Captain's log, stardate d51.y39/AB
This is a letter I sent to our team, internally, to send them hope for the times ahead.
A couple of months ago, on May 18th, I sent an internal message to our team on Basecamp to cheer them up. We were two months deep into the lockdown, and it was wearing down on a lot of people.
Working from home is a blessing when it's your choice, but when you're forced to do it overnight, and your partner just lost her job and/or you can't send your kids to school, things can get extremely tricky.
While we weren't affected business-wise, it seems most of us were struggling on the personal side of things. Luckily we've kept almost all of our clients and they haven't been affected either, so there was little to no worry regarding the stability of anyone's job.
Another reason why I wanted to send it is because this situation was also affecting our team and their self-confidence. Whereas pre-covid messages on Slack/Basecamp were more uplifting and of a more positive nature, the messages being sent right at that moment were showing a loss of motivation and self-confidence by a few of our folks, and we wanted to address this as soon as possible.
Last, but not least, I personally started to feel the imposter syndrome, whereby I didn't feel like I was the right person to lead the company at this stage, with almost 20 salaries on my shoulders and a huge pandemic looming on all of us for a potentially very long time.
Parts of this letter have been edited to change the names of our Martians for fake ones to keep their privacy.
Hope you find this useful in these trying times.
It's OK to be vulnerable
I want to share something that's been getting my attention lately.
We live in a complex world, and even more so now, with the COVID-19 stuff going on globally. It's easy to feel overwhelmed by the situation or to succumb to the pressure of having to deal with everything at once, when there are so many unknowns there (how long will this go for? will we able to send kids back to school? will there be holidays? will my wife keep her job? and so on).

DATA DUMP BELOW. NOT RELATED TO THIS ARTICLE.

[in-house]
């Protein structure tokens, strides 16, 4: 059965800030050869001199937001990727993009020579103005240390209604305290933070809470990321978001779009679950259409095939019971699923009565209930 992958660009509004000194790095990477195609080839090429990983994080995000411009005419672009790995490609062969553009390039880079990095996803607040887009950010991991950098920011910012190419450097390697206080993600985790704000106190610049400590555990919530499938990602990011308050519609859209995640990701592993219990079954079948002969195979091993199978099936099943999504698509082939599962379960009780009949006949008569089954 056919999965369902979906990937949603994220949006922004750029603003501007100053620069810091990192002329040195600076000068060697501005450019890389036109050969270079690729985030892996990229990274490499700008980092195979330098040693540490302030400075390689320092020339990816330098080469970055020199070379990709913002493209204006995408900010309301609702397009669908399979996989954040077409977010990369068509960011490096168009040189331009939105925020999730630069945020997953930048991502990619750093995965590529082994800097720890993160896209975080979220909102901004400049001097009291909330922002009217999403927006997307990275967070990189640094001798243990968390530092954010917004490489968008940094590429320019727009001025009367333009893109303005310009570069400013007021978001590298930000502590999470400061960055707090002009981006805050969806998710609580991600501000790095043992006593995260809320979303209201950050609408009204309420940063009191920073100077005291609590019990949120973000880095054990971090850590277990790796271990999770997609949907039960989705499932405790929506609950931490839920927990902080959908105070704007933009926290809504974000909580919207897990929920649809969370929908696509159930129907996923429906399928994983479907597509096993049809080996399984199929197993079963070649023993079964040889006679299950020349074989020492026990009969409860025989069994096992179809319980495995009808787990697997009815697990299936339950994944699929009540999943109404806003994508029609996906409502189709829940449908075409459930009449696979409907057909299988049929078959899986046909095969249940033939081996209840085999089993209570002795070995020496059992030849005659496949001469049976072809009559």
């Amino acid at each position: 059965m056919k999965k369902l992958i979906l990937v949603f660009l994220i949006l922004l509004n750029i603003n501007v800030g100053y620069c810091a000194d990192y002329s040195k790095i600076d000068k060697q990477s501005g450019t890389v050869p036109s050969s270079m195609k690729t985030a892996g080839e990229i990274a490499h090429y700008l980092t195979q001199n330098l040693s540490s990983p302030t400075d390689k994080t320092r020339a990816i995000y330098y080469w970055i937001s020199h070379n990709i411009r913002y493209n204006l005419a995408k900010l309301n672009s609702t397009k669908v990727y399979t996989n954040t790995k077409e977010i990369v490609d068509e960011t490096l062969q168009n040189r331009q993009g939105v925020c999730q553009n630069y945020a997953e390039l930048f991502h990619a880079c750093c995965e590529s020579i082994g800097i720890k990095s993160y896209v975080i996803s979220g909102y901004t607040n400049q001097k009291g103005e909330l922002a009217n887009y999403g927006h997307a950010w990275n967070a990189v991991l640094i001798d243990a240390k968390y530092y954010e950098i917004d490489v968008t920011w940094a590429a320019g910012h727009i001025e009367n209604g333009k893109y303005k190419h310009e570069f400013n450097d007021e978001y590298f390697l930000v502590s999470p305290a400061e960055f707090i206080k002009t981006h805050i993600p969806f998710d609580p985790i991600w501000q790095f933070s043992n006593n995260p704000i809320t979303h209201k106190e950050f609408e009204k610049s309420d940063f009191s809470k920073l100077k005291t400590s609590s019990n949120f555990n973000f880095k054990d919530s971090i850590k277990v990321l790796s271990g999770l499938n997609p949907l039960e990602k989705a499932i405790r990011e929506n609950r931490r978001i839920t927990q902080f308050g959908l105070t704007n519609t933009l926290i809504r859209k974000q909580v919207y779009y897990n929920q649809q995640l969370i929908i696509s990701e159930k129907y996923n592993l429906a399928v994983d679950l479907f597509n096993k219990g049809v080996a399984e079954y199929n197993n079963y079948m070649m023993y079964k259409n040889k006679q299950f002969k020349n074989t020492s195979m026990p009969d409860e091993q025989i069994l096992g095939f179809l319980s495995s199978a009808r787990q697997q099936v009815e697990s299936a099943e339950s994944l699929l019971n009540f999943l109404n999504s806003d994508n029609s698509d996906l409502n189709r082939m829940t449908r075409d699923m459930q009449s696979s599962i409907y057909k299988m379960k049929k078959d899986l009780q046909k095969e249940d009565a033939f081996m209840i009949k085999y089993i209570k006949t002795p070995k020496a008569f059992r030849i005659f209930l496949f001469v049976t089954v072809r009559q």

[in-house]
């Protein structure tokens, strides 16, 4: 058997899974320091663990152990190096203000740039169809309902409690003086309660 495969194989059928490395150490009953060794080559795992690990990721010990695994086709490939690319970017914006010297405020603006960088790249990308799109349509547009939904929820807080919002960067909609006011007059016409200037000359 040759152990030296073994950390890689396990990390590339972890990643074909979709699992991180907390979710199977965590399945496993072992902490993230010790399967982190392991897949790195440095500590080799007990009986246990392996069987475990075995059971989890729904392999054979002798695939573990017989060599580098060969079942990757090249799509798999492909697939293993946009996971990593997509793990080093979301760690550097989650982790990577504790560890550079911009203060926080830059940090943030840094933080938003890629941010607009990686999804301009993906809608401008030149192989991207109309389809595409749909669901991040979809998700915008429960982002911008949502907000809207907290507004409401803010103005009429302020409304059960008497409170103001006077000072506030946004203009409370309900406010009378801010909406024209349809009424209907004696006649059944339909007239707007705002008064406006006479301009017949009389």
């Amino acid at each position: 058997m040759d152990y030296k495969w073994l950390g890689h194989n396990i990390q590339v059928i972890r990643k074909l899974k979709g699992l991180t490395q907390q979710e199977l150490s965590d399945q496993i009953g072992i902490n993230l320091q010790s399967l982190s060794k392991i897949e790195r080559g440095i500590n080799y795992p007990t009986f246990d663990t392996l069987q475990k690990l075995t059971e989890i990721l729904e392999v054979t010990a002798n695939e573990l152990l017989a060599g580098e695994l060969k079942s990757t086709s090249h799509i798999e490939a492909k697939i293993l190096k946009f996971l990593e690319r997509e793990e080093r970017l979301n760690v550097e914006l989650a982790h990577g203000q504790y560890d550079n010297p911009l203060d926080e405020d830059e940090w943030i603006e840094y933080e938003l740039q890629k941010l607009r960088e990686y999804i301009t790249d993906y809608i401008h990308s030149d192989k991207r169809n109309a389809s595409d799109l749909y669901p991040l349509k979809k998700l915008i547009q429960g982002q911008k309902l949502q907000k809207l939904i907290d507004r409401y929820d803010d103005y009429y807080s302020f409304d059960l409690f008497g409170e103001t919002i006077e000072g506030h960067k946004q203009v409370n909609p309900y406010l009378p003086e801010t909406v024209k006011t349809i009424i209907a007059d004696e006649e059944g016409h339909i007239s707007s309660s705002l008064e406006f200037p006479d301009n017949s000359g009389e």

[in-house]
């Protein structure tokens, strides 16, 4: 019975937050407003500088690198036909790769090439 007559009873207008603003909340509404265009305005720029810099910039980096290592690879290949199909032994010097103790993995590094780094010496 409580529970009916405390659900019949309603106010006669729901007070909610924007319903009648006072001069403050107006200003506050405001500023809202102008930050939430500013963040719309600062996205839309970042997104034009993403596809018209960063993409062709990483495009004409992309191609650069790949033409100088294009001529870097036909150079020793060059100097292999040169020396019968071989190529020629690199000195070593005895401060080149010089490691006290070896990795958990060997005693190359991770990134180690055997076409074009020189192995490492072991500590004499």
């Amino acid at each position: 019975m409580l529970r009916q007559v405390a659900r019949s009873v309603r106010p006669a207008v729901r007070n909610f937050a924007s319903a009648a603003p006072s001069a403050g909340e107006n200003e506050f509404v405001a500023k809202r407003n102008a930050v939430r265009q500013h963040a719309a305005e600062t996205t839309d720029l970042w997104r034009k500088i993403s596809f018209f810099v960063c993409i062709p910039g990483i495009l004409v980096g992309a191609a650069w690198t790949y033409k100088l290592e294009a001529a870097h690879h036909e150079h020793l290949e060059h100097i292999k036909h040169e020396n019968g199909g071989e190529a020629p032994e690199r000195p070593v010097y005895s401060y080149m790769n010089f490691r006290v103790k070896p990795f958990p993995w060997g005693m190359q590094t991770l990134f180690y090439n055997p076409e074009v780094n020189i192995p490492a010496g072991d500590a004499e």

In this sense, we are all vulnerable.
That's why at MarsBased, we have communicated as much as possible to reassure that everything is OK here. You will hear more next week about the direction of the company, but that's not what I wanted to address in this post.
Rather, I wanted to repeat the message that we will be as flexible as possible to accommodate your requests to be able to balance life and work. We take advantage of the fact that we can do it. Others aren't so lucky, so it's only our duty to make it easier for every one of us to take turns to babysit, to work, to look after our most loved ones and so forth.
We have always been flexible, but we're more flexible than ever now because there's no reason not to do it.
In the last weeks, we have seen people returning to their offices without enough protection, disinfection gadgets or safety measures. Some of our relatives/friends have been forced to do so. Now, more than ever, is when companies like ours need to stand up to the challenge and speak up and/or act.
In this regard, I want to send across the message of tranquillity. If there's something troubling you, or you're under too much stress/pressure, you're not able to concentrate properly, let's talk about it. We can talk about it on Slack, on Basecamp, or in a private meeting.